Property appraisers in several counties hit by Charley are asking the governor to delay tax notices that are due to be mailed out to residents. The governor is still considering their request, but even if there is a delay in the notices, residents may still have to pay tax on a house that is no longer standing.
Thousands of hurricane victims are about to get a tax bill for a house or business that is damaged or no longer standing. The notices are due to be mailed by this weekend.
Gov. Jeb Bush is being asked order a delay in the mailing.
"If you can’t get the access to the notice, we are going to have to deal with that. I became aware of that last night."
Adding insult to injury, a bigger issue is that many victims of Charley will be asked to pay property tax on structures that no longer exist.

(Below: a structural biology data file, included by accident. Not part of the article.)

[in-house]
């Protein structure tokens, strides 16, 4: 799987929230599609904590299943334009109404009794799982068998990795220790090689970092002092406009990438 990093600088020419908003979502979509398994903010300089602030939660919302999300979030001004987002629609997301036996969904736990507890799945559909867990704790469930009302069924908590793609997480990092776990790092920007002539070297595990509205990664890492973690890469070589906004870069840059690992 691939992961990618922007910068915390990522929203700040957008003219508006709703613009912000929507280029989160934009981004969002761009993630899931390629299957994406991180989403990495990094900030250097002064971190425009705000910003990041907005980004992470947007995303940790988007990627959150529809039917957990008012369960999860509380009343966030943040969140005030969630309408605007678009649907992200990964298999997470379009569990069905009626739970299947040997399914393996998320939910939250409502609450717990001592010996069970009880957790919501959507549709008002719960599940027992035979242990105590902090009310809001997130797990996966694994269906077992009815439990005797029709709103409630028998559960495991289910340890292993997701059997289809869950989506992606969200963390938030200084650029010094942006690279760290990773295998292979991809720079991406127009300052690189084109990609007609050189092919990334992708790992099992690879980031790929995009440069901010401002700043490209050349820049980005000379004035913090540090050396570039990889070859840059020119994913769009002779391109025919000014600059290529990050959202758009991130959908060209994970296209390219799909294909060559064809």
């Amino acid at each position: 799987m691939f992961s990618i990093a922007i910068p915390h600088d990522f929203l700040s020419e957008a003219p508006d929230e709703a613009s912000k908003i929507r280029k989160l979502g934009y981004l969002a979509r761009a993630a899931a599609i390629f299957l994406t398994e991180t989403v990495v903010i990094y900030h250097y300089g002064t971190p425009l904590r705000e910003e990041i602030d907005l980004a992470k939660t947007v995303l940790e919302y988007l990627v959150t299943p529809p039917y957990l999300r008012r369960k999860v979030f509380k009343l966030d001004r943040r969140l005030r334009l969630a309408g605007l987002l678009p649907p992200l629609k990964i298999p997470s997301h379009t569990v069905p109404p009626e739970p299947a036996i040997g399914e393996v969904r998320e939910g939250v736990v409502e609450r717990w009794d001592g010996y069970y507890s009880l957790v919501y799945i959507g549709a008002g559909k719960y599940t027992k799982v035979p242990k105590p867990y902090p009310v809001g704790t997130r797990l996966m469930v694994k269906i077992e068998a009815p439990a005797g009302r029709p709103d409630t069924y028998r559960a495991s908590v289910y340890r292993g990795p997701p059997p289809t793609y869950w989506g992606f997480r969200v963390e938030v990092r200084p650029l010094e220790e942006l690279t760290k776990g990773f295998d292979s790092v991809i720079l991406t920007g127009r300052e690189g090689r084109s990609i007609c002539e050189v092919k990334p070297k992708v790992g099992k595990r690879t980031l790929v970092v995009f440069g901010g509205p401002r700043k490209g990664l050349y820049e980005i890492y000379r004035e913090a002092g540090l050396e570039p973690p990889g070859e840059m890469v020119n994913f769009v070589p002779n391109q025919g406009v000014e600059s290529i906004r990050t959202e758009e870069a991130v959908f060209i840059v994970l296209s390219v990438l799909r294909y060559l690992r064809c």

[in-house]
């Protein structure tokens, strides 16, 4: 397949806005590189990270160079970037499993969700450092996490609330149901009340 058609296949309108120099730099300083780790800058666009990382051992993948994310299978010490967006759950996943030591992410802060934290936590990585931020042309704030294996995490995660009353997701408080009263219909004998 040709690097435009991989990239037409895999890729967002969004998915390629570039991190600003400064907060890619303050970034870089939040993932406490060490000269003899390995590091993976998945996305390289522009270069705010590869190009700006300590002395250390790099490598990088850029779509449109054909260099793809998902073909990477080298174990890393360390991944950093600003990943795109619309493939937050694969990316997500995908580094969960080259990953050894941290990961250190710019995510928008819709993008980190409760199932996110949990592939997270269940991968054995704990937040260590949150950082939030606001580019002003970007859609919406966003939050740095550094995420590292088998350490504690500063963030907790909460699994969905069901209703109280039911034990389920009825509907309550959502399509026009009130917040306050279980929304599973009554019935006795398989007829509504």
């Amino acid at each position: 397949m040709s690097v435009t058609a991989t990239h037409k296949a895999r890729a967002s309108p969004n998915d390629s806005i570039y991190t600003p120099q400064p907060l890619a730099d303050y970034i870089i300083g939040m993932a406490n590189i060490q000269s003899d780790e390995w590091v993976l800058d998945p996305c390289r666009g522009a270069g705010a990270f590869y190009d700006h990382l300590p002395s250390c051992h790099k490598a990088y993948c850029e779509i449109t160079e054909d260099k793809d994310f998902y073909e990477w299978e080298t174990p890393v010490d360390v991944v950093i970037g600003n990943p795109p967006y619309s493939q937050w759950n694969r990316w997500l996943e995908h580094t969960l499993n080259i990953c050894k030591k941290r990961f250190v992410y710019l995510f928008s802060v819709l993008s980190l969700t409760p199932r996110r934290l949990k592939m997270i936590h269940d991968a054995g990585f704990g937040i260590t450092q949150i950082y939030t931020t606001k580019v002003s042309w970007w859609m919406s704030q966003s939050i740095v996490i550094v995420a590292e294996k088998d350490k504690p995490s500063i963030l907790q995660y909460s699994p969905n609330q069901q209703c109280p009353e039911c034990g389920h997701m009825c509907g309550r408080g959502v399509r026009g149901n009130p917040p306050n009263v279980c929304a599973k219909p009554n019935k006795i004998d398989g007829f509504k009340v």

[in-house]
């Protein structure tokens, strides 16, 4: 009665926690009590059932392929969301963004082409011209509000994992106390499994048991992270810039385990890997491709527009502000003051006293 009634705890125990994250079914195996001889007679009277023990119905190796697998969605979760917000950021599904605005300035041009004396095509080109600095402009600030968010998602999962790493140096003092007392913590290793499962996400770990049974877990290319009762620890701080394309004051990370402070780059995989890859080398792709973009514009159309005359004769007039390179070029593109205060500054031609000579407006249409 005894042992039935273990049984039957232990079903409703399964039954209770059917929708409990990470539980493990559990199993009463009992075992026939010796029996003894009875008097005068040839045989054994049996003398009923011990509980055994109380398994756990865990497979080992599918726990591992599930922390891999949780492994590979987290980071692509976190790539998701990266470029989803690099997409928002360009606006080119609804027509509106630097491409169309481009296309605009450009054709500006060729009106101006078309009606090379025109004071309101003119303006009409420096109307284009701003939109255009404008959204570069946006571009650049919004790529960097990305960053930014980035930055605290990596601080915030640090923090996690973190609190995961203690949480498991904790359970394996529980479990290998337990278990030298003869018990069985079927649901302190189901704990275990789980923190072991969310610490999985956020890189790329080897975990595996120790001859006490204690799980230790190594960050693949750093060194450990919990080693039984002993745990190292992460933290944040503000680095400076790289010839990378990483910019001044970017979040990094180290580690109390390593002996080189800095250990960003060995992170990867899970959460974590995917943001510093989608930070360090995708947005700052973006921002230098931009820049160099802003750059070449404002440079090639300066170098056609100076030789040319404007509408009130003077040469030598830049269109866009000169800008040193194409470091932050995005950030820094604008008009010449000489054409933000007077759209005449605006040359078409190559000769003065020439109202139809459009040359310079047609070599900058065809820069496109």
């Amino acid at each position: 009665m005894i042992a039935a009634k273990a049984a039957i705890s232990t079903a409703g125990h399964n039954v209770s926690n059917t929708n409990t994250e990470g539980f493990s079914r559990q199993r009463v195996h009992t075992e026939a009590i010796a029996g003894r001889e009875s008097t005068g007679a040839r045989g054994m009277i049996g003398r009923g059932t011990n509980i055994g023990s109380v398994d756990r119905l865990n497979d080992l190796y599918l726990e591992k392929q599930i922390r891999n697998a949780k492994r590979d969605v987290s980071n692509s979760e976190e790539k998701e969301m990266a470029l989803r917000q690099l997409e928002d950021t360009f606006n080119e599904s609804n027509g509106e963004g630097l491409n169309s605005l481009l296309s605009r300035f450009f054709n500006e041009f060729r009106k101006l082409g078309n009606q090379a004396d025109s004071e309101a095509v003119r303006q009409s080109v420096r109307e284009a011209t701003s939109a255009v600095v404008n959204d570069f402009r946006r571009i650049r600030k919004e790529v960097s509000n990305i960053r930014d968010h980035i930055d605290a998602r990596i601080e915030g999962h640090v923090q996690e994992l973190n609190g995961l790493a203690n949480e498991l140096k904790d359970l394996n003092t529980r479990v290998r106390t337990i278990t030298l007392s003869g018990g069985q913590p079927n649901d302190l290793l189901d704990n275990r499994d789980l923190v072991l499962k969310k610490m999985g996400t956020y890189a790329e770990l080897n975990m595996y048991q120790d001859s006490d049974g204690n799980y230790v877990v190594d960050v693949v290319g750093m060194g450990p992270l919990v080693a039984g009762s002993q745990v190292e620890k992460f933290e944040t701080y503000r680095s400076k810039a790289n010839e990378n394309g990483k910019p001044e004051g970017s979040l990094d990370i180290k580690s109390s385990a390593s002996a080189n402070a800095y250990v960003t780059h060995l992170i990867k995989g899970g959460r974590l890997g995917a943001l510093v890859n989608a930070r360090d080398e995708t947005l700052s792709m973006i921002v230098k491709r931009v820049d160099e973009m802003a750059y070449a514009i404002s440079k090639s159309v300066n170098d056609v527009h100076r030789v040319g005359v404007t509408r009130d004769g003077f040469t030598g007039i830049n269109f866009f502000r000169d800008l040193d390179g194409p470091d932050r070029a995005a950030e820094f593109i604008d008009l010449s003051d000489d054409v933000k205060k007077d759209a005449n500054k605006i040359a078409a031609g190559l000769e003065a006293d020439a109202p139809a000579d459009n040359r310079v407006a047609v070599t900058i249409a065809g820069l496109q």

Dave Bruns of the Florida Department of Revenue says under state law, the tax is based on what was standing this past January and it doesn’t matter what has happened since.
“There is no statute that allows for property tax forgiveness in cases where property was destroyed by Hurricane Charley," says Bruns.
Because there is no mechanism in state law to give people who suffered damage a tax break, the appraisers also want the governor to call lawmakers back to Tallahassee to change the law.
Right now the governor says there are bigger issues at hand.
"I’m listening to the calls for special sessions in all different ways. Our first priority right now is to get electricity back up, and give folks some sense of normalcy"
Three times in the last 20 years the state legislature has granted a tax relief because of a disaster after the fact, but it has never cancelled taxes that were due.
That means Charley’s victims will likely have to pay and hope for relief later.
A longer term tax problem is also facing schools and local governments. With billions in destruction, next years tax rolls will be lower in areas with major damage.